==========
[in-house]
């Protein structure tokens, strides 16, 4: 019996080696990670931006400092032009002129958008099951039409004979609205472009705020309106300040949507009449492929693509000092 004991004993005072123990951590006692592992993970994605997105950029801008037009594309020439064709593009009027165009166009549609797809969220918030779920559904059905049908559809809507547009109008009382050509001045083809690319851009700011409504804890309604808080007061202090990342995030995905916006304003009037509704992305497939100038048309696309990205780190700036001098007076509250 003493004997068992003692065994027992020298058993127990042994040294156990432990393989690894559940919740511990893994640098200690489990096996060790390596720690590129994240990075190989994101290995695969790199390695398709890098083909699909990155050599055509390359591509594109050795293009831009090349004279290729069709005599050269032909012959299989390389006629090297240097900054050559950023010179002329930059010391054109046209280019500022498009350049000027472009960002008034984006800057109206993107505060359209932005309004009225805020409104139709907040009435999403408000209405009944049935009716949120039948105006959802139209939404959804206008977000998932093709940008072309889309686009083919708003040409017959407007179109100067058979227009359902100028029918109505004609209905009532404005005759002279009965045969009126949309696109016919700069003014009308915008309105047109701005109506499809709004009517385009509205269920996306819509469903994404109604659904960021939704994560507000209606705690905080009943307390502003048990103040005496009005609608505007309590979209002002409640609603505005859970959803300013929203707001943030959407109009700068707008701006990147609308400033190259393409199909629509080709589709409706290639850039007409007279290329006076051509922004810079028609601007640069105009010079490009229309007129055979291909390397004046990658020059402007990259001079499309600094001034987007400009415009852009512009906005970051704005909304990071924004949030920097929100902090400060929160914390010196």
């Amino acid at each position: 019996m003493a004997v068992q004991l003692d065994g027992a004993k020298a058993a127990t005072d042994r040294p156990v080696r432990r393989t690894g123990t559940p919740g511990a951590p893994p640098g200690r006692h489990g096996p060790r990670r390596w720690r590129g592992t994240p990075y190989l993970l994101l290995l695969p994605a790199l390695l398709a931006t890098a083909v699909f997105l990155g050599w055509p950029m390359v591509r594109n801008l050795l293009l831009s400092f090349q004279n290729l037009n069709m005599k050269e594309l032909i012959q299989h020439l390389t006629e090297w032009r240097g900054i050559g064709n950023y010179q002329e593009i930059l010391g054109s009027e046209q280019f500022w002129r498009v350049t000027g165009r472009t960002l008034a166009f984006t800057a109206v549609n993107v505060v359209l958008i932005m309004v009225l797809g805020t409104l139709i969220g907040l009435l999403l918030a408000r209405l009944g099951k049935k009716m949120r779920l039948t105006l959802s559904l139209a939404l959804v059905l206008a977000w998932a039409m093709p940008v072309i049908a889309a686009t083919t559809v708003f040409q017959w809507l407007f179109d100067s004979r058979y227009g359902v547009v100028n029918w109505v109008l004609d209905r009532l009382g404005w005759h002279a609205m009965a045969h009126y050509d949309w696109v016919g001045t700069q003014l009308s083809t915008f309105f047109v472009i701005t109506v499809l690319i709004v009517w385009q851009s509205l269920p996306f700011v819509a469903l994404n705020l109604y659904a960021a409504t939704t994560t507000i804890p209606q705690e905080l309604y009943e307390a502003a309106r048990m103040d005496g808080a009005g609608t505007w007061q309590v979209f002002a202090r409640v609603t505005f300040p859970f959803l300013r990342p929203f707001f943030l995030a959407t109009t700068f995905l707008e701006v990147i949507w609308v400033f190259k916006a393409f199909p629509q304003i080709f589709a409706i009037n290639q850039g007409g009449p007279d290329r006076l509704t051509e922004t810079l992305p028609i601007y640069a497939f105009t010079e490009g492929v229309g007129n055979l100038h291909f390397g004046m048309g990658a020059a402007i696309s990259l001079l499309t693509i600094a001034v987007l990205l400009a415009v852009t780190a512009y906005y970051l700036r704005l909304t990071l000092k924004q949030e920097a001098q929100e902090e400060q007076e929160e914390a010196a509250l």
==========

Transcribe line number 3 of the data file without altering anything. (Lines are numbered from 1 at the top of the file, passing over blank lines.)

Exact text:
């Amino acid at each position: 019996m003493a004997v068992q004991l003692d065994g027992a004993k020298a058993a127990t005072d042994r040294p156990v080696r432990r393989t690894g123990t559940p919740g511990a951590p893994p640098g200690r006692h489990g096996p060790r990670r390596w720690r590129g592992t994240p990075y190989l993970l994101l290995l695969p994605a790199l390695l398709a931006t890098a083909v699909f997105l990155g050599w055509p950029m390359v591509r594109n801008l050795l293009l831009s400092f090349q004279n290729l037009n069709m005599k050269e594309l032909i012959q299989h020439l390389t006629e090297w032009r240097g900054i050559g064709n950023y010179q002329e593009i930059l010391g054109s009027e046209q280019f500022w002129r498009v350049t000027g165009r472009t960002l008034a166009f984006t800057a109206v549609n993107v505060v359209l958008i932005m309004v009225l797809g805020t409104l139709i969220g907040l009435l999403l918030a408000r209405l009944g099951k049935k009716m949120r779920l039948t105006l959802s559904l139209a939404l959804v059905l206008a977000w998932a039409m093709p940008v072309i049908a889309a686009t083919t559809v708003f040409q017959w809507l407007f179109d100067s004979r058979y227009g359902v547009v100028n029918w109505v109008l004609d209905r009532l009382g404005w005759h002279a609205m009965a045969h009126y050509d949309w696109v016919g001045t700069q003014l009308s083809t915008f309105f047109v472009i701005t109506v499809l690319i709004v009517w385009q851009s509205l269920p996306f700011v819509a469903l994404n705020l109604y659904a960021a409504t939704t994560t507000i804890p209606q705690e905080l309604y009943e307390a502003a309106r048990m103040d005496g808080a009005g609608t505007w007061q309590v979209f002002a202090r409640v609603t505005f300040p859970f959803l300013r990342p929203f707001f943030l995030a959407t109009t700068f995905l707008e701006v990147i949507w609308v400033f190259k916006a393409f199909p629509q304003i080709f589709a409706i009037n290639q850039g007409g009449p007279d290329r006076l509704t051509e922004t810079l992305p028609i601007y640069a497939f105009t010079e490009g492929v229309g007129n055979l100038h291909f390397g004046m048309g990658a020059a402007i696309s990259l001079l499309t693509i600094a001034v987007l990205l400009a415009v852009t780190a512009y906005y970051l700036r704005l909304t990071l000092k924004q949030e920097a001098q929100e902090e400060q007076e929160e914390a010196a509250l």